Diagenetic Advective and Diffusive Mass-Transfer Rates of Selective Solutes in Hematite Concretion Formation
Marjorie A. Chan1, William T. Parry1, and Anthony Park2
1 University of Utah, Salt Lake City, UT
2 Sienna Geodynamics & Consulting, Inc, Bloomington, IN
Spherical iron oxide concretions are common in the Jurassic Navajo Sandstone of Utah-Arizona, and also at Meridiani Planum, Mars. Terrestrial and Mars concretions share similar physical features of insitu distributions, geometries, and accumulations. Based on extensive fieldwork, we surmise that both advective and diffusive mass-transfer processes were responsible for the observed distribution patterns in Navajo Sandstone concretions. Iron was derived from grain coatings of eolian sands. Either banded or nodular precipitation occurred depending on Fe-enriched water flux rates.
Computational modeling using Sym.8 water-rock interaction simulator shows self-organizing patterns consistent with field observations. Results indicate competition between advective and diffusive mass-transfer rates as an important factor that determines precipitation and nucleation patterns. Liesegang-type banding and sparse prograding nucleation/reaction fronts are obtained using chemical and physical parameters simulating likely conditions in the Navajo Sandstone.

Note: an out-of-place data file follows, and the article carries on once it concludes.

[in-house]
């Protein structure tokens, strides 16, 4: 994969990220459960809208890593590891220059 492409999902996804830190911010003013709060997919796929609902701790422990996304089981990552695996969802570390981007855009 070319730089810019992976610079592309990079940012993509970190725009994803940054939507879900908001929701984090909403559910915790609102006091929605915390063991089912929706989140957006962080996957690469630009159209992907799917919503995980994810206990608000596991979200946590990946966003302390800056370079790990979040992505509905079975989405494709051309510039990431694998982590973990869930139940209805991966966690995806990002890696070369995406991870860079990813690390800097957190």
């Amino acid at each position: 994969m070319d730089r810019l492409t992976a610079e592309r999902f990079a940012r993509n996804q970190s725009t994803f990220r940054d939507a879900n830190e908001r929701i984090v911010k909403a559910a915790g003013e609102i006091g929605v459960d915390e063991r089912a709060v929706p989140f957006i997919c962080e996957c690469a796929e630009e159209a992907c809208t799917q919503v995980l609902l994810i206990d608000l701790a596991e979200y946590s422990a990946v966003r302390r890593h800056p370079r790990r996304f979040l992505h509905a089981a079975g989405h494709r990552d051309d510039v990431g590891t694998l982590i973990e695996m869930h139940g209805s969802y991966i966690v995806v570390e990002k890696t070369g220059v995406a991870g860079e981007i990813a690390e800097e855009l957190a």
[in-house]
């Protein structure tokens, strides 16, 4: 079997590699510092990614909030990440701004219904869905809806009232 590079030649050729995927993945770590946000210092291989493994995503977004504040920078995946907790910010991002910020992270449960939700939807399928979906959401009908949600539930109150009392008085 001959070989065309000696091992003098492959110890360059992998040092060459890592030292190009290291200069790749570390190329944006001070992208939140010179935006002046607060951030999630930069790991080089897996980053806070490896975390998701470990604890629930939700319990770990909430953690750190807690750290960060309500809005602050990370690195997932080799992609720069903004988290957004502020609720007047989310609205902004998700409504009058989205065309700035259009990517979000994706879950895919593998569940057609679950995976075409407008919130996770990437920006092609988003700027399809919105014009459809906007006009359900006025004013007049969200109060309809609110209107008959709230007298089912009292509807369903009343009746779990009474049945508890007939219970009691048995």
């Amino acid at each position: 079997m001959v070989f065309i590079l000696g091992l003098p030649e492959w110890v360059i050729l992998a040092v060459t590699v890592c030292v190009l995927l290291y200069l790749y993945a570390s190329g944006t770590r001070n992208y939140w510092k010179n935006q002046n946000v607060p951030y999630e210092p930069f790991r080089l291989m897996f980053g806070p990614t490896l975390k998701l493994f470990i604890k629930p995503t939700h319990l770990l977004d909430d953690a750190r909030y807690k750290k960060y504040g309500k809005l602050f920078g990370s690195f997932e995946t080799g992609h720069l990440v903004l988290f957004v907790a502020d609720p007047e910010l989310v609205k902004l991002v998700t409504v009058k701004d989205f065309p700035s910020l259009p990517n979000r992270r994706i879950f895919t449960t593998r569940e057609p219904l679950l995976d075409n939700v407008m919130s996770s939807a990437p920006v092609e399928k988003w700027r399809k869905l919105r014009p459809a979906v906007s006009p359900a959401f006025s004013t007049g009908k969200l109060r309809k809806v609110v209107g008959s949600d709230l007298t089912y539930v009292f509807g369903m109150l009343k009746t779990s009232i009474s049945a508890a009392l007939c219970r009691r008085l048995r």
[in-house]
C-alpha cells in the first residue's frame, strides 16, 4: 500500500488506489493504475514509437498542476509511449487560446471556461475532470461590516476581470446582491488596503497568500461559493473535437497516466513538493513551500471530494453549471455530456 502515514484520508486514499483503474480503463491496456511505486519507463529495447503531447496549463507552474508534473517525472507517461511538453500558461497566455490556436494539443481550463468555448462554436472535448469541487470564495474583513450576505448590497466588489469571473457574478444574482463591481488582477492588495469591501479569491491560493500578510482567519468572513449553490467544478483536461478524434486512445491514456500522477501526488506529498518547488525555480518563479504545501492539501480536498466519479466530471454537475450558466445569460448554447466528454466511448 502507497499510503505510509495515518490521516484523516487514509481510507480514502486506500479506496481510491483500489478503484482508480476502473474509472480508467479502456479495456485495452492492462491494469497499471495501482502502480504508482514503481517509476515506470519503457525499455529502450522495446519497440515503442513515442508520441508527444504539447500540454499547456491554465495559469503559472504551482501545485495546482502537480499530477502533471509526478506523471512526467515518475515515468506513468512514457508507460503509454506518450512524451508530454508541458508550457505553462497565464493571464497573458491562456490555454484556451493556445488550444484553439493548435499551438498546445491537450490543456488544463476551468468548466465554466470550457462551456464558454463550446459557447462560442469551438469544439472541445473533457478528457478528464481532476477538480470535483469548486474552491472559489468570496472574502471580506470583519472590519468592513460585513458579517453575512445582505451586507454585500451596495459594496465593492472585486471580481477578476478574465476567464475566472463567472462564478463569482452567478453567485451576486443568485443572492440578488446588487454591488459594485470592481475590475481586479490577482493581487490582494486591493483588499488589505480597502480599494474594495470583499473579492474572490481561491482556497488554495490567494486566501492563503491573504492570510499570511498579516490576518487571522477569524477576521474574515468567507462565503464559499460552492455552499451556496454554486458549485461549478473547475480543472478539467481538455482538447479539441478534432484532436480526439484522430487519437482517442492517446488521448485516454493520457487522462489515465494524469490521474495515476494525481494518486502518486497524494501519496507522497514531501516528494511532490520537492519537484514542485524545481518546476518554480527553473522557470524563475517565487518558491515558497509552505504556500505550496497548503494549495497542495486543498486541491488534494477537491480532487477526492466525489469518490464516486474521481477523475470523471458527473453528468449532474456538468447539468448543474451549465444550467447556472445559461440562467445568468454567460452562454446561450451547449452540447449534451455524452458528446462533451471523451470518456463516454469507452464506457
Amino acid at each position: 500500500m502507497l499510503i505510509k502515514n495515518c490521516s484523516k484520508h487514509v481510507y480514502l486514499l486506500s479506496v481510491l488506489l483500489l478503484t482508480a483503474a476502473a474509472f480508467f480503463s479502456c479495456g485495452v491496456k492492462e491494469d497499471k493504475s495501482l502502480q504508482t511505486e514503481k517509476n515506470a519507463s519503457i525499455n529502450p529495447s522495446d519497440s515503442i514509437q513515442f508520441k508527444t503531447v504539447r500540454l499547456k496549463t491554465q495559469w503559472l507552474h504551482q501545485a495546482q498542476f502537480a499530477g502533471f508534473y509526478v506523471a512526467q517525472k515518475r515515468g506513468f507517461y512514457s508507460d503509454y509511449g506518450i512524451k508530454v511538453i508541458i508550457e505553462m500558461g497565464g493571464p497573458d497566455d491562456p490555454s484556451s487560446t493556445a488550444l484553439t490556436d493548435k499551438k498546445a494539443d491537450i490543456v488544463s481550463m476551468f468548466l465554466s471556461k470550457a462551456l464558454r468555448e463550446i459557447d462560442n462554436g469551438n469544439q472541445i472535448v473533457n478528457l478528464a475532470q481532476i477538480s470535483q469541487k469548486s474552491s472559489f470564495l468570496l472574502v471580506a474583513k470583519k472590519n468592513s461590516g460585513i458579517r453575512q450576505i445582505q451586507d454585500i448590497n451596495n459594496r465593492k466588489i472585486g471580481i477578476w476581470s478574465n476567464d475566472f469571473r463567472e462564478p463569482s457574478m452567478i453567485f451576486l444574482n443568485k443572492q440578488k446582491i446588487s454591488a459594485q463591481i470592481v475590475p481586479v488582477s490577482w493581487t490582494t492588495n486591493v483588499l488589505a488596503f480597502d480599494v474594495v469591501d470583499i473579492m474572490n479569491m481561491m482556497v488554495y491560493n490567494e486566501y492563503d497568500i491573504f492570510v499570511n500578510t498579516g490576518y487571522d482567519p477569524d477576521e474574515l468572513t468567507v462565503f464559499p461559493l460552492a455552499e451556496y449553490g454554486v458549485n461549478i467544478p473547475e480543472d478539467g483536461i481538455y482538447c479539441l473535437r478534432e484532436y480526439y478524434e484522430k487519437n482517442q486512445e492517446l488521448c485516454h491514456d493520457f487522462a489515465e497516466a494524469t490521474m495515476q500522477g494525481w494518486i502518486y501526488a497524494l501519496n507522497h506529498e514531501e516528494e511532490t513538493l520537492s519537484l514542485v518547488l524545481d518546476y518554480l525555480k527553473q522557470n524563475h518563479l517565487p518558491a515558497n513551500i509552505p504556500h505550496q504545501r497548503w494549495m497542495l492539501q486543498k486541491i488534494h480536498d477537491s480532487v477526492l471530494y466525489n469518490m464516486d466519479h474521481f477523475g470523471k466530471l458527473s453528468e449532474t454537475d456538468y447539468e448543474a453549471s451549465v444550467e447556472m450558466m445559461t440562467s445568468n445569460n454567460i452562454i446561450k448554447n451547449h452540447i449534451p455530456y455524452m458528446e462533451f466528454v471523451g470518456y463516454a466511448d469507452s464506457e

The concretion-forming principles derived from the terrestrial model can be applied to the Mars counterpart. In addition to the mass-transfer mechanism, iron bleaching and mobilization from neighboring, or deeper sediments is also a necessary mechanism. Although organic acids (e.g., methane and acetates) were the important Fe-reducing agent in Navajo Sandstone, volcanic gas or acids may have been the mobilizing agent on Mars.
Study of concretion formation has an unexpected benefit to reservoir quality prediction. In particular, cements occur when solutes imported into the porous media via diffusive and advective mass-transfer processes interact with locally derived solutes. Thus, principles and knowledge of sediment-water interactions gained through studies of concretion diagenesis can be broadly applied to reservoir models.